Climate Changed: A Personal Journey Though the Science is a graphic novel published last year, written by Philippe Squarzoni over the course of six years. In an interview with Sara Bernard for Grist in 2014, he says he couldn’t not do the book: “It’s climate change that chose me. I didn’t choose anything.”
I haven’t read it yet, so can’t offer my own review, but portions of the interview hit home for me. His statement that “climate change chose me” especially rings true; I feel the same way. With every year that passes, and the situation gets worse, I feel even more strongly that I can’t NOT study climate change. It is the mother of all problems. It’s incredibly complex, it’s the science of the entire earth system, it’s morality and ethics and human rights; in other words, it touches everything in our lives in one way or another. How can one not be fascinated by it?
In the interview, which is from last year, Philippe says he is terrified by the lack of political discourse on the topic of climate change. We’ve seen that change quite substantially this year: with the UN COP21 talks coming up in December in Paris (a meeting for every country in the world to agree on pledges to reduce CO2 emissions and help fund a transition to a renewable energy-based economy), climate change has indeed taken a larger role in political discourse, and the Pope helped raise the issue too. Unfortunately, here in the USA, we have a political party that still disregards the problem almost entirely. We are the only developed country (now that Tony Abbott and Stephen Harper are gone) who have such a large political class that deny the problem (or, the solutions to it).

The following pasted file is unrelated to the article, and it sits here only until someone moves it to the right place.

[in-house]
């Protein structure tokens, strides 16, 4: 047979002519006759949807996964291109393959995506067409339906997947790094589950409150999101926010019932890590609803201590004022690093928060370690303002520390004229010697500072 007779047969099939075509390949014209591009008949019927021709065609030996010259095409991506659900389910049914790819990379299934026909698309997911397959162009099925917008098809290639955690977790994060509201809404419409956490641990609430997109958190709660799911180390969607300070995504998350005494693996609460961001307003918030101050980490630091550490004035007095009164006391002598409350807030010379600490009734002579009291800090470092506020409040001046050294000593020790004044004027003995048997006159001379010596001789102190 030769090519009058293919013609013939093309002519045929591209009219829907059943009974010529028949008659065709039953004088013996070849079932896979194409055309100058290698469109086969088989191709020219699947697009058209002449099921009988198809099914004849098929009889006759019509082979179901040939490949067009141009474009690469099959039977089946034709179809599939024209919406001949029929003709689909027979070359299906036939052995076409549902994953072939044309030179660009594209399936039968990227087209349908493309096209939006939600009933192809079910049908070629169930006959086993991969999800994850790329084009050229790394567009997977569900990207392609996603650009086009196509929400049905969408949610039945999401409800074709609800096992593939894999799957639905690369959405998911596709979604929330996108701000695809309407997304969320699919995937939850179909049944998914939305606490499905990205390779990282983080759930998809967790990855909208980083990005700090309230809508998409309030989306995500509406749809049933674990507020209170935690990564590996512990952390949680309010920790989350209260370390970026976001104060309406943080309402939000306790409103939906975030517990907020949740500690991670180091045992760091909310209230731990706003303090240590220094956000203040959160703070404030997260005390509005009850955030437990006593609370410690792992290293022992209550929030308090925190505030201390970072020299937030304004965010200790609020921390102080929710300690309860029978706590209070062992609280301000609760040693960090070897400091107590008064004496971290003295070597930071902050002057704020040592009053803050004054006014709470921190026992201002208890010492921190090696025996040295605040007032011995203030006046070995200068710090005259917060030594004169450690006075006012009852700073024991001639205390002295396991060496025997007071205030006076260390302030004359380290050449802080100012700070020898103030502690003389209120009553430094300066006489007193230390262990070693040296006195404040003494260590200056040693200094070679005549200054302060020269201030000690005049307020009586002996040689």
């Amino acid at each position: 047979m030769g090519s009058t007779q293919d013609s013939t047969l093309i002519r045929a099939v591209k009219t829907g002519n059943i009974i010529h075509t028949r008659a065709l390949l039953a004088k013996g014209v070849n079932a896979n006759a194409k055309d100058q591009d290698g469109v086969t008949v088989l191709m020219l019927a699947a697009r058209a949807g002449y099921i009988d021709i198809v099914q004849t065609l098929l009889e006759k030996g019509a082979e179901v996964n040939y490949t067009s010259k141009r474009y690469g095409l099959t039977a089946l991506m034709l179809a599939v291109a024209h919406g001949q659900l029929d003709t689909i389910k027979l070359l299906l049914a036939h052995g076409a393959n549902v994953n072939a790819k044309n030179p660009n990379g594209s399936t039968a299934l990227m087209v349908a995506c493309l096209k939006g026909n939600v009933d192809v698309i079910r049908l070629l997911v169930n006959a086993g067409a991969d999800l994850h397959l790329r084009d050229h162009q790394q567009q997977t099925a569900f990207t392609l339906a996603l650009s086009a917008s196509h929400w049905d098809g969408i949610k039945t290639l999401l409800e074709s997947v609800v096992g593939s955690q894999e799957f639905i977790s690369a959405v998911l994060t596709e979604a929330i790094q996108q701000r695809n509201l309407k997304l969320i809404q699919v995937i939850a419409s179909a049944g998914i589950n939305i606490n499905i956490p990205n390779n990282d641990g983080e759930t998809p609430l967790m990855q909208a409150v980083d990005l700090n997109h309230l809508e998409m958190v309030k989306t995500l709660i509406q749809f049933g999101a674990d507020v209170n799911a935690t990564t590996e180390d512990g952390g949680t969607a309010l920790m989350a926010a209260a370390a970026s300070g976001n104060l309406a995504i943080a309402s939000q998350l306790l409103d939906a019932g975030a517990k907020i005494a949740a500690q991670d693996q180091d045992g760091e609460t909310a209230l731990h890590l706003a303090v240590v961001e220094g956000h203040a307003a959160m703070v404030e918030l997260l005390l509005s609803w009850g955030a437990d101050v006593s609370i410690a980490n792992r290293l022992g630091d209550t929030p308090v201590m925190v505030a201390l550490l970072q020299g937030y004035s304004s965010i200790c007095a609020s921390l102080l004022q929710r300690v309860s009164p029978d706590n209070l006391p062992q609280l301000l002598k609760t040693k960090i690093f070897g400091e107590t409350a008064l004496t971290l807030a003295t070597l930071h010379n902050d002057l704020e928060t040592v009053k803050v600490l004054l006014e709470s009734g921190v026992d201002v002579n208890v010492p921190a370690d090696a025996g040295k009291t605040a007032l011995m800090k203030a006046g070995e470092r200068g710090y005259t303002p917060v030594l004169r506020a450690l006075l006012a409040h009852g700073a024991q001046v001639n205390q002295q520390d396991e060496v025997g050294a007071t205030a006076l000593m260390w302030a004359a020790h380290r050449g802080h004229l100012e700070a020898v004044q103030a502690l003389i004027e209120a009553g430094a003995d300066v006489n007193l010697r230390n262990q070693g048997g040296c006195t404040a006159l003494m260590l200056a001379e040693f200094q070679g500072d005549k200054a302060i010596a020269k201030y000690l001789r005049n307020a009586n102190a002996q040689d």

I look forward to reading the book, and will write a review when I do, but until then, read the fascinating interview with Philippe Squarzoni on Grist. And if you’re interested in the book, you can get it from the Bainbridge Library – but there’s quite the wait list (and I’m on it!). And you can check out more images from the book on Amazon.
Climate change is an enormous problem; it supplants all the others. Everyone has heard about it, but we really don’t know what it means.
The problem with global warming is that you simply can’t be afraid all your life.
The book says that it’s possible to change things. It’s possible to reduce our energy consumption and it’s possible to minimize the effects of global warming. If people start running — because the warming has started and it’s going to last a long time — we can probably avoid the worst scenarios, the gravest consequences. That is the message of hope. Where the book gets a little pessimistic is: Just because it’s possible doesn’t mean that it’s going to happen. And I hope I’m wrong! I hope we’re going to do it. It’s possible. It’s possible.